I’ll be happy to know more about your method for implementing c-indices.

Regarding your questions, co-occurrence estimates from c-index calculations are conducted from answer sets and does not require the construction and decomposition of a term-document matrix. In contrast, estimating SVD-based co-occurrence requires access to a collection of documents and the construction and decomposition of a term-document matrix.

In SVD, all entries of the term-document matrix influence one another. Thus, any change in a single term affects the co-occurrence phenomenon across all terms. Depending on the vocabulary usage across the collection, some terms can be impacted more than others.

The computational effort between the two approaches is quite different in both time and operational costs.

Last but not least, unlike with SVD-based co-occurrence, co-occurrence based on c-indices does not require access to the entire collection, but to answer sets of this; thus, it is a client side approach to the problem, meaning that end users can use it for data mining answer sets from systems.

Note that to implement SVD one needs to actually interact with the IR architecture at hand and have access to the collection. It is not a client-side thing like c-indices and results do depend on the number of optimum dimensions retained.

You might want to read a paper that soon will be out on the problem between co-occurrence and co-retrieval (terms easily mistaken for one another).

xshirase

said:Thanks for this so fast answer!

I use a basic method for c-indices based on your on-topic tutorial,

First , I’ve built a table and filled it with keywords related with my topics of interests (intelligence, computer science, future, etc…).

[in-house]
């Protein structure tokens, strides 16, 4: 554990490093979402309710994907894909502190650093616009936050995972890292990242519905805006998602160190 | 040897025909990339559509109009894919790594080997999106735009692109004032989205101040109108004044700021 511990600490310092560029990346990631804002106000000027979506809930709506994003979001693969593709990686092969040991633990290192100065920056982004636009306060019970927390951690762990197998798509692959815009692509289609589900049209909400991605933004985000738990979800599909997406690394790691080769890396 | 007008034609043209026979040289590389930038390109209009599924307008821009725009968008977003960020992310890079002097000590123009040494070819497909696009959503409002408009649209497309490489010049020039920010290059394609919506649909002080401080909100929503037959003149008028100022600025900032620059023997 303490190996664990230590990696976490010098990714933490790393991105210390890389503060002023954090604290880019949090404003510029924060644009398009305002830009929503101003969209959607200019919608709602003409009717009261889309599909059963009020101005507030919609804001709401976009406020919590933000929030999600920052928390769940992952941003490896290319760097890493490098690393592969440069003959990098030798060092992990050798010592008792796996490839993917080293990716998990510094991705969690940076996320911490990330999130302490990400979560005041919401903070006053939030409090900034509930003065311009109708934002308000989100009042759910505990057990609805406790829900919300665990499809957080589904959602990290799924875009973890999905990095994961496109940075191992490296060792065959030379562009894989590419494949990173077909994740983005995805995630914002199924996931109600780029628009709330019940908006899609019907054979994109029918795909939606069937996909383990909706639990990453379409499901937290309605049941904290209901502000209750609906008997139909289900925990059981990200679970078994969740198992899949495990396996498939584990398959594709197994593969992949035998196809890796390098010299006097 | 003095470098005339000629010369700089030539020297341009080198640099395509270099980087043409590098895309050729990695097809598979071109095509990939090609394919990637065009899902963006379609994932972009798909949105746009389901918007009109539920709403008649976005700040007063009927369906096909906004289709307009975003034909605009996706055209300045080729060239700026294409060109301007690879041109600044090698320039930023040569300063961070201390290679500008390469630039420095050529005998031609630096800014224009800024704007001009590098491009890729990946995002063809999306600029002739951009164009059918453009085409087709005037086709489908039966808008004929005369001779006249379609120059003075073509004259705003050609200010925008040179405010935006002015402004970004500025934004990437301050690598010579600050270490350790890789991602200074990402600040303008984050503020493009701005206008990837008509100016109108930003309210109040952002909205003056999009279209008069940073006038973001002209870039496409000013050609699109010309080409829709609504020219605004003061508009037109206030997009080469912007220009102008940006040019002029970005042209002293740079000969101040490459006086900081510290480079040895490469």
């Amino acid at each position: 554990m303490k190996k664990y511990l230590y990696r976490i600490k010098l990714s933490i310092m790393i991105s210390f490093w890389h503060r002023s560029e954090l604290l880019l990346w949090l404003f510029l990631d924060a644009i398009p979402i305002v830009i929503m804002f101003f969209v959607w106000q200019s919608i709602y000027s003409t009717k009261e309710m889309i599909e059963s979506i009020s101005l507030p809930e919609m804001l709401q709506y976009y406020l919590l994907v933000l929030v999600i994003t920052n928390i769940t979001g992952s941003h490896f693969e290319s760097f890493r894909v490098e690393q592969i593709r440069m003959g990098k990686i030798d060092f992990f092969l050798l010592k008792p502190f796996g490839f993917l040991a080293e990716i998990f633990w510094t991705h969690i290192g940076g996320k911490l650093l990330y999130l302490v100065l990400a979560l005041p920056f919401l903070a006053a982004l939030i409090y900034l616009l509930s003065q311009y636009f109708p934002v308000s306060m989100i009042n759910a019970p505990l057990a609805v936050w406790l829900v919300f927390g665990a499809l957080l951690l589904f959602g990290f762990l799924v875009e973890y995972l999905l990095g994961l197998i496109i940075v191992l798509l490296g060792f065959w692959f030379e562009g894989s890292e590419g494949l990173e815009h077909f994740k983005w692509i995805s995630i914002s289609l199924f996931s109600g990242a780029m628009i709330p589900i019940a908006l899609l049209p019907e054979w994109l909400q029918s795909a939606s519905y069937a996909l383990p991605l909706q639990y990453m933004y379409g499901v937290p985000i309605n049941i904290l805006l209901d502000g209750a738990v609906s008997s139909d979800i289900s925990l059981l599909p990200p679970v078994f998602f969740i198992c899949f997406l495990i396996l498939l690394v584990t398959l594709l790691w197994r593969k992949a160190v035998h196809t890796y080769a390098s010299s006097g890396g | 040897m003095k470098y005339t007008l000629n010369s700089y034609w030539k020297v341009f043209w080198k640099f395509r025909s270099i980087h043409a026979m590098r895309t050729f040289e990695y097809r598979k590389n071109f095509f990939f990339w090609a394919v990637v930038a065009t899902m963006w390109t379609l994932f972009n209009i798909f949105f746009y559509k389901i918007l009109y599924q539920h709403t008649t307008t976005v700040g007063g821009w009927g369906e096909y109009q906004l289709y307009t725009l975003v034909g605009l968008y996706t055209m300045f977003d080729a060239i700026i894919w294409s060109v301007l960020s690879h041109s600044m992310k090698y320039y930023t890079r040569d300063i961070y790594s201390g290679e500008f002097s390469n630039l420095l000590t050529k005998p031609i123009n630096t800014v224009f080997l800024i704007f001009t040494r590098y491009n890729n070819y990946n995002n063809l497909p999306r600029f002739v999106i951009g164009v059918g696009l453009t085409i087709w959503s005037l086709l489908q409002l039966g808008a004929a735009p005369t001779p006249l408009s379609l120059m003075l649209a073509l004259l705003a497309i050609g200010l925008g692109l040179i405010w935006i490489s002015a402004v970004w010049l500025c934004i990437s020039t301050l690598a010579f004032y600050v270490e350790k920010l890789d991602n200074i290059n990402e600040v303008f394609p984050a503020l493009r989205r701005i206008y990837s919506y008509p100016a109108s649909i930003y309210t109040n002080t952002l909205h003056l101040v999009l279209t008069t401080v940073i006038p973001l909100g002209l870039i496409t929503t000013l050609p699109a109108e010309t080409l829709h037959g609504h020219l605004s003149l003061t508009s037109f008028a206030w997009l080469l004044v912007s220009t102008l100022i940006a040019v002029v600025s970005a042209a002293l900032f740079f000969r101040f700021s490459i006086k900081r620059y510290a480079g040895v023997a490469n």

I’ve developped next a method to retrieve the number of results of a google search query in findall mode. (the hardest part was bypassing the limitations of google for those who do not use their api, a problem I’ve solved by proxying queries to a list of websites that have a searchbar… dirty but it works)

At this point, I get the “google number” for word1, word2, word1+word2 . Let’s call them n1, n2, n12 like in your article. The next line is the computation of the indice based on the formula you provide : c12 = n12/(n1+n2-n12) (I added a factor 1000 for easier reading).

Again with your formula, I decided it could be fun to compute the distance between terms : d12= | log10(c12) | where the absolute enables me to compare easily distances by putting words on an axis with word1 for origin.

c12 and d are stored in my database with the pair concerned and I just have to do a simple sql sorted query to get the closest terms associated with one word.

I know it’s quite basic, and I’m reading a lot to improve this, but I’m strongly motivated by the results I get (far more coherent than with the fancy methods I used before reading your paper ).

My problem now is for the system to be able to generate queries that may provide relevant results, and then analyze these results and select those which fit the most. As I do it for fun and don’t plan any public release except maybe for my teachers, time and ressource cost does not really matter.

Again, thanks for all your work.

E. Garcia

said:You are thinking right. That’s a reasonable implementation. I’ve found that even when c-indices are based on search result counts claimed by a search engine and that not all counts equal to co-occurrence (some noise is inherent in the counts because of a co-retrieval phenomenon), there is an underlying confidence level one is tapping on when computing these ratios.

Thus, c-index ratios are just estimates of the probability (or likelihood) of terms co-occurring, and this can shed some information about the IR implementation and architecture at hand (the target system).

It is like if there is a hidden semantic discourse answer sets are “telling” or “shouting” to the end user. This is similar to what is known in IR as the Cluster Hypothesis.

Our current research addresses cases wherein c-indices can be estimates as both co-occurrence and co-retrieval. You might want to stay tuned on this since we have new information on the whole concept of c-indices and further refinements in the area of keyword-brand associations.